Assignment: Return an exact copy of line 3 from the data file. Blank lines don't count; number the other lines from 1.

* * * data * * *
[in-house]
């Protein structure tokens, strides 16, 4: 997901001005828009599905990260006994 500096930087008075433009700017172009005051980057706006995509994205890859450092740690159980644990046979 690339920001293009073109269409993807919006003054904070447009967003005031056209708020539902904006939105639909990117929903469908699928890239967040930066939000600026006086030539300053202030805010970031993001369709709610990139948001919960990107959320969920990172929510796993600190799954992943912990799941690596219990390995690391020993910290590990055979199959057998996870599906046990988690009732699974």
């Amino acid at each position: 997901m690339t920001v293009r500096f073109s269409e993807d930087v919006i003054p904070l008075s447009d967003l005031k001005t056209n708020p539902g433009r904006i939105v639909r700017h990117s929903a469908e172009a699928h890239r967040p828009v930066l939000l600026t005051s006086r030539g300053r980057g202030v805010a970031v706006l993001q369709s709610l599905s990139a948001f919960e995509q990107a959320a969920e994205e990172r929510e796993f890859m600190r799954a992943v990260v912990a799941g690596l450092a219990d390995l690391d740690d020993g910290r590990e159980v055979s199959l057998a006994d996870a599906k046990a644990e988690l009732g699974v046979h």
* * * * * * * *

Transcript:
């Amino acid at each position: 997901m690339t920001v293009r500096f073109s269409e993807d930087v919006i003054p904070l008075s447009d967003l005031k001005t056209n708020p539902g433009r904006i939105v639909r700017h990117s929903a469908e172009a699928h890239r967040p828009v930066l939000l600026t005051s006086r030539g300053r980057g202030v805010a970031v706006l993001q369709s709610l599905s990139a948001f919960e995509q990107a959320a969920e994205e990172r929510e796993f890859m600190r799954a992943v990260v912990a799941g690596l450092a219990d390995l690391d740690d020993g910290r590990e159980v055979s199959l057998a006994d996870a599906k046990a644990e988690l009732g699974v046979h």